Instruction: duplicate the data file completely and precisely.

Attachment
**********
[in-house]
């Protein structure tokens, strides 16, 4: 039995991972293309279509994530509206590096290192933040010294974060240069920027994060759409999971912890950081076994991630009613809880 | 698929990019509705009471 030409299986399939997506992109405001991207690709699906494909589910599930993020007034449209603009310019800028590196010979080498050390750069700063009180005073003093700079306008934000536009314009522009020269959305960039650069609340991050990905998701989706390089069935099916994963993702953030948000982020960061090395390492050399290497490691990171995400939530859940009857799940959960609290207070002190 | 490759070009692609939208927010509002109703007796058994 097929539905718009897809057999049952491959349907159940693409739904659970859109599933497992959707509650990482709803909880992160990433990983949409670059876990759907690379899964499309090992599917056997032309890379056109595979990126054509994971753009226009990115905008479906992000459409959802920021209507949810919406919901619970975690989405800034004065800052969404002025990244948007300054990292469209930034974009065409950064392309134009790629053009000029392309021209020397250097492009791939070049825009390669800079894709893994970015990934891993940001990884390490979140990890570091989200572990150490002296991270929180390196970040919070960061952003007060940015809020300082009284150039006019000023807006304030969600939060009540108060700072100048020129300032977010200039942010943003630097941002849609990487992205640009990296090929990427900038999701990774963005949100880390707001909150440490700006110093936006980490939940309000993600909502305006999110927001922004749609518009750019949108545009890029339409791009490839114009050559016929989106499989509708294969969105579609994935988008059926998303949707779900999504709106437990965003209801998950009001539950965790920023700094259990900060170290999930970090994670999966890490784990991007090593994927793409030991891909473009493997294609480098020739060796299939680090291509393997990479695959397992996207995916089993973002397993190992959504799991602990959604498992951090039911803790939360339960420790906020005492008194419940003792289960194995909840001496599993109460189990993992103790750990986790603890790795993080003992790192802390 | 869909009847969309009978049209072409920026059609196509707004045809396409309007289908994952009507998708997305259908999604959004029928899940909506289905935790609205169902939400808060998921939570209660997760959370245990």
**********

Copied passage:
[in-house]
């Protein structure tokens, strides 16, 4: 039995991972293309279509994530509206590096290192933040010294974060240069920027994060759409999971912890950081076994991630009613809880 | 698929990019509705009471 030409299986399939997506992109405001991207690709699906494909589910599930993020007034449209603009310019800028590196010979080498050390750069700063009180005073003093700079306008934000536009314009522009020269959305960039650069609340991050990905998701989706390089069935099916994963993702953030948000982020960061090395390492050399290497490691990171995400939530859940009857799940959960609290207070002190 | 490759070009692609939208927010509002109703007796058994 097929539905718009897809057999049952491959349907159940693409739904659970859109599933497992959707509650990482709803909880992160990433990983949409670059876990759907690379899964499309090992599917056997032309890379056109595979990126054509994971753009226009990115905008479906992000459409959802920021209507949810919406919901619970975690989405800034004065800052969404002025990244948007300054990292469209930034974009065409950064392309134009790629053009000029392309021209020397250097492009791939070049825009390669800079894709893994970015990934891993940001990884390490979140990890570091989200572990150490002296991270929180390196970040919070960061952003007060940015809020300082009284150039006019000023807006304030969600939060009540108060700072100048020129300032977010200039942010943003630097941002849609990487992205640009990296090929990427900038999701990774963005949100880390707001909150440490700006110093936006980490939940309000993600909502305006999110927001922004749609518009750019949108545009890029339409791009490839114009050559016929989106499989509708294969969105579609994935988008059926998303949707779900999504709106437990965003209801998950009001539950965790920023700094259990900060170290999930970090994670999966890490784990991007090593994927793409030991891909473009493997294609480098020739060796299939680090291509393997990479695959397992996207995916089993973002397993190992959504799991602990959604498992951090039911803790939360339960420790906020005492008194419940003792289960194995909840001496599993109460189990993992103790750990986790603890790795993080003992790192802390 | 869909009847969309009978049209072409920026059609196509707004045809396409309007289908994952009507998708997305259908999604959004029928899940909506289905935790609205169902939400808060998921939570209660997760959370245990």